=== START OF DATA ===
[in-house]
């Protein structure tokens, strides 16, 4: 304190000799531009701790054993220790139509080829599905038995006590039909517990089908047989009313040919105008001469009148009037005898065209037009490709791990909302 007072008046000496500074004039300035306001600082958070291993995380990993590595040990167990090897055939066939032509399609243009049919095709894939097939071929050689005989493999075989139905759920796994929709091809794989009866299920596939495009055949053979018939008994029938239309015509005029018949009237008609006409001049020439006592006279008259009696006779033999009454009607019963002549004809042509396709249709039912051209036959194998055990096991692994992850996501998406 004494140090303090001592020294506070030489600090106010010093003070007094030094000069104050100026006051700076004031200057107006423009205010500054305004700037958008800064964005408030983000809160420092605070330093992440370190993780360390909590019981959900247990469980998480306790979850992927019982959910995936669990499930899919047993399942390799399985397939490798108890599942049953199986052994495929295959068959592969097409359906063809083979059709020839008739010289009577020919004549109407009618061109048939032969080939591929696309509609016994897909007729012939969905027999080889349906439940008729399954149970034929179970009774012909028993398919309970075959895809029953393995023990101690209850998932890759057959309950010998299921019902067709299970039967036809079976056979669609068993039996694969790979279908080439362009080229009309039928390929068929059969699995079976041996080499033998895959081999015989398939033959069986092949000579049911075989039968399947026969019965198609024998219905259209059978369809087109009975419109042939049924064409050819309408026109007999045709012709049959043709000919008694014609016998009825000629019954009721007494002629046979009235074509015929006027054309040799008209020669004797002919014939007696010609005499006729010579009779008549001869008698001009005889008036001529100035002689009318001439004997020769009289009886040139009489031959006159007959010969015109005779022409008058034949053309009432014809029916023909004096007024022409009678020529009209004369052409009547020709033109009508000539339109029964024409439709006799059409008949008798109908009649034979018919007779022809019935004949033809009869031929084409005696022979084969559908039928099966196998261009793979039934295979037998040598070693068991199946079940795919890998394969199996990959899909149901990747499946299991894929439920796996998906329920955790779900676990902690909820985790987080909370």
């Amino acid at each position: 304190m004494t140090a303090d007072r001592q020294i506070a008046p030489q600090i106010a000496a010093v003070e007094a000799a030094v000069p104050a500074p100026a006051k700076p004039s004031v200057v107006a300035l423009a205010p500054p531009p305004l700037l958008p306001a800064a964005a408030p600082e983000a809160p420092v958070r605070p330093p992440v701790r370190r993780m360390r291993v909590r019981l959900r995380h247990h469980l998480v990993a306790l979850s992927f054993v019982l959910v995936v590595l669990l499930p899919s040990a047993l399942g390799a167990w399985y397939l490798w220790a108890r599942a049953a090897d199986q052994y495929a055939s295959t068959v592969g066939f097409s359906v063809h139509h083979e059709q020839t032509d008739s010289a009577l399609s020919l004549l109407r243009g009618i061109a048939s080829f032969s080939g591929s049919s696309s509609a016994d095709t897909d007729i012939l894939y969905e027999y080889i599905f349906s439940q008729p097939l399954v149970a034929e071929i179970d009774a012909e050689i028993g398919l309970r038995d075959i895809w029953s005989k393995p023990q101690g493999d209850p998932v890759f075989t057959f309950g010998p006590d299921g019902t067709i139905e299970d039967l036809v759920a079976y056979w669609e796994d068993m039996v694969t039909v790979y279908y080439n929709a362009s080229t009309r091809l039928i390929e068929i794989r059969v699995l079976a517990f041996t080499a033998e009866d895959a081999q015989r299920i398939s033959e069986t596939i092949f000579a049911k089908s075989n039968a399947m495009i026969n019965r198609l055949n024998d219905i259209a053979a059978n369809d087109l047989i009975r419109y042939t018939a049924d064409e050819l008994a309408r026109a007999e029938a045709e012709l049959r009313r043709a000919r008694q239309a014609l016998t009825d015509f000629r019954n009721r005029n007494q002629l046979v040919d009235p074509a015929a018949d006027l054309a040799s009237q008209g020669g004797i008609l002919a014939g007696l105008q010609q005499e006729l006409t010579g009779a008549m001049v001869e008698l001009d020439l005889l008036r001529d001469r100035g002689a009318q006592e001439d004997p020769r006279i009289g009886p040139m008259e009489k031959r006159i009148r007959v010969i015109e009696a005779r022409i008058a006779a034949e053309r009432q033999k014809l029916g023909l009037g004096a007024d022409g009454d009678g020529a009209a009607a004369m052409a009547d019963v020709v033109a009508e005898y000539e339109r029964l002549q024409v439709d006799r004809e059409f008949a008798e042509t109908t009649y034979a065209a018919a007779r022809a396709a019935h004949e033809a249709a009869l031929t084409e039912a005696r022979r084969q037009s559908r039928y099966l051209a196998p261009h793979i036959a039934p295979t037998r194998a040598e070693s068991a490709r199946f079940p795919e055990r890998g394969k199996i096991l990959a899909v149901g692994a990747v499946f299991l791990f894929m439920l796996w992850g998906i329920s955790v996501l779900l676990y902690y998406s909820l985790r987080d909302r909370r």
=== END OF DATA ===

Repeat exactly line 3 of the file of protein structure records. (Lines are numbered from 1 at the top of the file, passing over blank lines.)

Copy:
């Amino acid at each position: 304190m004494t140090a303090d007072r001592q020294i506070a008046p030489q600090i106010a000496a010093v003070e007094a000799a030094v000069p104050a500074p100026a006051k700076p004039s004031v200057v107006a300035l423009a205010p500054p531009p305004l700037l958008p306001a800064a964005a408030p600082e983000a809160p420092v958070r605070p330093p992440v701790r370190r993780m360390r291993v909590r019981l959900r995380h247990h469980l998480v990993a306790l979850s992927f054993v019982l959910v995936v590595l669990l499930p899919s040990a047993l399942g390799a167990w399985y397939l490798w220790a108890r599942a049953a090897d199986q052994y495929a055939s295959t068959v592969g066939f097409s359906v063809h139509h083979e059709q020839t032509d008739s010289a009577l399609s020919l004549l109407r243009g009618i061109a048939s080829f032969s080939g591929s049919s696309s509609a016994d095709t897909d007729i012939l894939y969905e027999y080889i599905f349906s439940q008729p097939l399954v149970a034929e071929i179970d009774a012909e050689i028993g398919l309970r038995d075959i895809w029953s005989k393995p023990q101690g493999d209850p998932v890759f075989t057959f309950g010998p006590d299921g019902t067709i139905e299970d039967l036809v759920a079976y056979w669609e796994d068993m039996v694969t039909v790979y279908y080439n929709a362009s080229t009309r091809l039928i390929e068929i794989r059969v699995l079976a517990f041996t080499a033998e009866d895959a081999q015989r299920i398939s033959e069986t596939i092949f000579a049911k089908s075989n039968a399947m495009i026969n019965r198609l055949n024998d219905i259209a053979a059978n369809d087109l047989i009975r419109y042939t018939a049924d064409e050819l008994a309408r026109a007999e029938a045709e012709l049959r009313r043709a000919r008694q239309a014609l016998t009825d015509f000629r019954n009721r005029n007494q002629l046979v040919d009235p074509a015929a018949d006027l054309a040799s009237q008209g020669g004797i008609l002919a014939g007696l105008q010609q005499e006729l006409t010579g009779a008549m001049v001869e008698l001009d020439l005889l008036r001529d001469r100035g002689a009318q006592e001439d004997p020769r006279i009289g009886p040139m008259e009489k031959r006159i009148r007959v010969i015109e009696a005779r022409i008058a006779a034949e053309r009432q033999k014809l029916g023909l009037g004096a007024d022409g009454d009678g020529a009209a009607a004369m052409a009547d019963v020709v033109a009508e005898y000539e339109r029964l002549q024409v439709d006799r004809e059409f008949a008798e042509t109908t009649y034979a065209a018919a007779r022809a396709a019935h004949e033809a249709a009869l031929t084409e039912a005696r022979r084969q037009s559908r039928y099966l051209a196998p261009h793979i036959a039934p295979t037998r194998a040598e070693s068991a490709r199946f079940p795919e055990r890998g394969k199996i096991l990959a899909v149901g692994a990747v499946f299991l791990f894929m439920l796996w992850g998906i329920s955790v996501l779900l676990y902690y998406s909820l985790r987080d909302r909370r």